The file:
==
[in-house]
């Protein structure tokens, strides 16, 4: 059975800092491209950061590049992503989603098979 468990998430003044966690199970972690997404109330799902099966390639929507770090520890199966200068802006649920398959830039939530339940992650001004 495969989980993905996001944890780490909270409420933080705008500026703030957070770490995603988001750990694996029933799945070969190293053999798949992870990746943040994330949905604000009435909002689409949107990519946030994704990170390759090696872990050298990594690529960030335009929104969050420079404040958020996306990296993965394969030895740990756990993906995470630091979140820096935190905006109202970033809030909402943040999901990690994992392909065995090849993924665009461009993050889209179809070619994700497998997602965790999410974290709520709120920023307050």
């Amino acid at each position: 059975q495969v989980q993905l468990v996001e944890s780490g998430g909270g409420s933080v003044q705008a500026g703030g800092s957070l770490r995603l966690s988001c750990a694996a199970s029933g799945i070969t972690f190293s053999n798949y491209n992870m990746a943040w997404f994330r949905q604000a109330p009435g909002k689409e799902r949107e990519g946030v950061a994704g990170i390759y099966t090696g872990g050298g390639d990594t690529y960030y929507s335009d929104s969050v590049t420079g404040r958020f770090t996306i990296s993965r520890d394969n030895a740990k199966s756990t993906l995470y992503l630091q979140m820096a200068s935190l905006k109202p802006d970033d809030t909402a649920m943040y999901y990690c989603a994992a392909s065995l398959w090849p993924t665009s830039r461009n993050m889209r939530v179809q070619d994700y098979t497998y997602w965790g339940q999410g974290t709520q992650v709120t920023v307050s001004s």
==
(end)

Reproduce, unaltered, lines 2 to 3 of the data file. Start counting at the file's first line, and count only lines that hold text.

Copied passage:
């Protein structure tokens, strides 16, 4: 059975800092491209950061590049992503989603098979 468990998430003044966690199970972690997404109330799902099966390639929507770090520890199966200068802006649920398959830039939530339940992650001004 495969989980993905996001944890780490909270409420933080705008500026703030957070770490995603988001750990694996029933799945070969190293053999798949992870990746943040994330949905604000009435909002689409949107990519946030994704990170390759090696872990050298990594690529960030335009929104969050420079404040958020996306990296993965394969030895740990756990993906995470630091979140820096935190905006109202970033809030909402943040999901990690994992392909065995090849993924665009461009993050889209179809070619994700497998997602965790999410974290709520709120920023307050």
């Amino acid at each position: 059975q495969v989980q993905l468990v996001e944890s780490g998430g909270g409420s933080v003044q705008a500026g703030g800092s957070l770490r995603l966690s988001c750990a694996a199970s029933g799945i070969t972690f190293s053999n798949y491209n992870m990746a943040w997404f994330r949905q604000a109330p009435g909002k689409e799902r949107e990519g946030v950061a994704g990170i390759y099966t090696g872990g050298g390639d990594t690529y960030y929507s335009d929104s969050v590049t420079g404040r958020f770090t996306i990296s993965r520890d394969n030895a740990k199966s756990t993906l995470y992503l630091q979140m820096a200068s935190l905006k109202p802006d970033d809030t909402a649920m943040y999901y990690c989603a994992a392909s065995l398959w090849p993924t665009s830039r461009n993050m889209r939530v179809q070619d994700y098979t497998y997602w965790g339940q999410g974290t709520q992650v709120t920023v307050s001004s």